Shares of gold mining companies fell Thursday as the broader stock market rebounded on bargain hunting and the Labor Department issued encouraging US jobs data.

Only 395,000 people applied for jobless benefits last week, down from 402,000 in the previous seven days, the Labor Department said. Besides being a month-to-month improvement, the figure surprised -- and encouraged -- analysts.

"Recent stock market volatility and layoff announcements in the financial sector threaten to shut the door on hiring, but as yet the claims data have been encouraging and point to continued job increases," economists with the Japanese bank Nomura wrote to clients Thursday morning, according to the Los Angeles Times.

The Labor Department report sparked hopes that the US economy may avoid going back into recession, and investors who had been staying on the sidelines as equity markets tumbled into bear market territory recently started snapping up bargains, which lifted stock market indices.The S&P 500 rose 29.95, or 2.67 percent, to 1,150.71 in midday trading.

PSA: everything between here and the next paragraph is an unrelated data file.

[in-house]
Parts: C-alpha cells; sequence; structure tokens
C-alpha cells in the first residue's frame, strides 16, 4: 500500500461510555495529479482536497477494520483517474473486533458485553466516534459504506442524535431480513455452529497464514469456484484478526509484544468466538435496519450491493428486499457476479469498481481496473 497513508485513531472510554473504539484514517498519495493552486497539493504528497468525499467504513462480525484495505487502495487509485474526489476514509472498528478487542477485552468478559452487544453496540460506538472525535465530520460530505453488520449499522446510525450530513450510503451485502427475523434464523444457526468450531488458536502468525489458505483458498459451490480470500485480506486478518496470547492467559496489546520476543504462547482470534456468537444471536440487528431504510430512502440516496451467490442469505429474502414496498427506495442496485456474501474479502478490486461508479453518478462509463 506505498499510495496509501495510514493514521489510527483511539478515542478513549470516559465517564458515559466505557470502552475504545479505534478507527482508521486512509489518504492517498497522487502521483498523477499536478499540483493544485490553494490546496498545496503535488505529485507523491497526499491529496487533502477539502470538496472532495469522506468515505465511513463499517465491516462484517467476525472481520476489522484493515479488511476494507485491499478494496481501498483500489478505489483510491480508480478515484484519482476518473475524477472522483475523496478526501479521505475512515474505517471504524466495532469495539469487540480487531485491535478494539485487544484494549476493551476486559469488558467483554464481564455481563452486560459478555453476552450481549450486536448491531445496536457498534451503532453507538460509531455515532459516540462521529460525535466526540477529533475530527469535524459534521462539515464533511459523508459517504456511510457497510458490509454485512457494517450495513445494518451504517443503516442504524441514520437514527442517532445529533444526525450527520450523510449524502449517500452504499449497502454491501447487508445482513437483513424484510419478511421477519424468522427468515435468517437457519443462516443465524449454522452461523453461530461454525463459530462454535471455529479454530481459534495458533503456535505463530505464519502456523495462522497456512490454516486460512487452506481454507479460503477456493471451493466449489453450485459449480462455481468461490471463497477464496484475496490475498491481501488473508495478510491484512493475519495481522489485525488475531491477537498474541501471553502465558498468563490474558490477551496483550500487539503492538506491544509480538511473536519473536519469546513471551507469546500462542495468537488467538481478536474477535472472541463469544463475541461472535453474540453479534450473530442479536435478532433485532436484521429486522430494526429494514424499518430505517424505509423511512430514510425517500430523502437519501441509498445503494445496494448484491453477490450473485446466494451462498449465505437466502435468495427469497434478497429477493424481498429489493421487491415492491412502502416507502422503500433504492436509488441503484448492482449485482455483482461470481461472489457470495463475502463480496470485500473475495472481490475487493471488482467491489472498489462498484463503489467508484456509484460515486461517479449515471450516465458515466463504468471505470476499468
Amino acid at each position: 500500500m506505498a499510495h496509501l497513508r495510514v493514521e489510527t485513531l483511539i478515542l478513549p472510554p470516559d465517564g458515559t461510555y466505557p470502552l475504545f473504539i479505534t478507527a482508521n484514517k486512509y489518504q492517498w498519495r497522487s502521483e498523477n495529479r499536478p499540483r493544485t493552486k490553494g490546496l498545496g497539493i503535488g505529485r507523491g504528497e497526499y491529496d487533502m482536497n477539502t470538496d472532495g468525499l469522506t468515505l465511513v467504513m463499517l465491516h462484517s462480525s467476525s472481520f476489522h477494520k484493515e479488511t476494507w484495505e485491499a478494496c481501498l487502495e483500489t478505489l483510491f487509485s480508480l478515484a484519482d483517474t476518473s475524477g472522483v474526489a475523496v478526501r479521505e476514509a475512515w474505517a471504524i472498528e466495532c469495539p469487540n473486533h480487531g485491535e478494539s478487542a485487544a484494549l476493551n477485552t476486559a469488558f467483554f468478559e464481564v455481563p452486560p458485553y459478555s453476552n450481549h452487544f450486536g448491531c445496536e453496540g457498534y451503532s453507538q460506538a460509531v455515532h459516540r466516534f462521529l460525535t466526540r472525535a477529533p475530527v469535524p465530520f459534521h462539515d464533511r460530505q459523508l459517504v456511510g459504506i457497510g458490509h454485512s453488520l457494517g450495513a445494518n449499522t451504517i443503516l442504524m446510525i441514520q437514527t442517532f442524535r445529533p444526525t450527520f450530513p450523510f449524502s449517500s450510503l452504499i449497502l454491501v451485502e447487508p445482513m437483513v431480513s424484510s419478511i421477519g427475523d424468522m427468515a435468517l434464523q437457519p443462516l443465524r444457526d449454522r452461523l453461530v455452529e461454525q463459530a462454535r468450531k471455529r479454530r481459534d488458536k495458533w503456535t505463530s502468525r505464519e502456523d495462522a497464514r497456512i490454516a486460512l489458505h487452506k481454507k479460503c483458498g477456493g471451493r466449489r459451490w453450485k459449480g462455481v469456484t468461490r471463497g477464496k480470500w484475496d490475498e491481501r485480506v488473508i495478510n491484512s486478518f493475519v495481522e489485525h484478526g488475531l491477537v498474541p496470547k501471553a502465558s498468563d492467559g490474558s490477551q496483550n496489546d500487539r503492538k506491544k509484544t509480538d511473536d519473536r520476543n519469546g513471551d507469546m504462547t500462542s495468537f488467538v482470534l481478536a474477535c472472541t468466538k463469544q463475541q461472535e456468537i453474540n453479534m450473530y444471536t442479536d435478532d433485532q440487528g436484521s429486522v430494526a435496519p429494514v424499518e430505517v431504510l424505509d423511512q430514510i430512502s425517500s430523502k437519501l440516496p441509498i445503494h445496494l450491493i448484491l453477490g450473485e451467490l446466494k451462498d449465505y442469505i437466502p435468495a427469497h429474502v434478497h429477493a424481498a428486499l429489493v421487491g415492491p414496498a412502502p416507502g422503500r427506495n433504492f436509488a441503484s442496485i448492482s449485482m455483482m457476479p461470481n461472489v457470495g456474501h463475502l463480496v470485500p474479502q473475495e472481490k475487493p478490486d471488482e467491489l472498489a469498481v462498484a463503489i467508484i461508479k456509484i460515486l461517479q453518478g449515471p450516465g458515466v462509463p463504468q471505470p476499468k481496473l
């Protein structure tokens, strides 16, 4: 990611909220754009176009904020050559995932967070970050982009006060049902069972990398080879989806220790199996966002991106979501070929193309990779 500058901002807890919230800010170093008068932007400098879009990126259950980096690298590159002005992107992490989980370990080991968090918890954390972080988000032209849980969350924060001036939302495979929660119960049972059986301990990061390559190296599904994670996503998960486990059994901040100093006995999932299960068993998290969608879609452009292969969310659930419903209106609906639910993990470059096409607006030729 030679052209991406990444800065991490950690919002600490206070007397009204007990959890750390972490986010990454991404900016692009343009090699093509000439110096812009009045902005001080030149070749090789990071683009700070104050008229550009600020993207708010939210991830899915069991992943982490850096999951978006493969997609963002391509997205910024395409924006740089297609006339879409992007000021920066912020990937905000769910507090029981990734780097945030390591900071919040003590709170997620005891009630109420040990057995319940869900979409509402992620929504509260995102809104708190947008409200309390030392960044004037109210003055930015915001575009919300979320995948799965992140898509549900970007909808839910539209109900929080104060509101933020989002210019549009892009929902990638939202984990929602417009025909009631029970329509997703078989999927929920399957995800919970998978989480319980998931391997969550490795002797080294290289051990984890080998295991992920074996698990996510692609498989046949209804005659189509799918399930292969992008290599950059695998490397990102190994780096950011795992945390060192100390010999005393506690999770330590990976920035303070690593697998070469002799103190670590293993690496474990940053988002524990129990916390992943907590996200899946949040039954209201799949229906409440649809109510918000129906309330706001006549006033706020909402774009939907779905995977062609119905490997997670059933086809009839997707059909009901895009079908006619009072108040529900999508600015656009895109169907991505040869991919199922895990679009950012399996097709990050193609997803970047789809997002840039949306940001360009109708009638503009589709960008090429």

Also weighing on gold was the CME Group's decision to hike margins on U.S. gold futures by 22.2 percent. That drove down the spot price of gold.

The upshot was a retreat among many, though not all, gold and silver mining company shares. Kinross Gold Corp. (USA) fell 86 cents, or 5.3 percent, to $15.40, and Pan American Silver Corp. declined $1.11, or 3.8 percent, $27.97 in midday trading.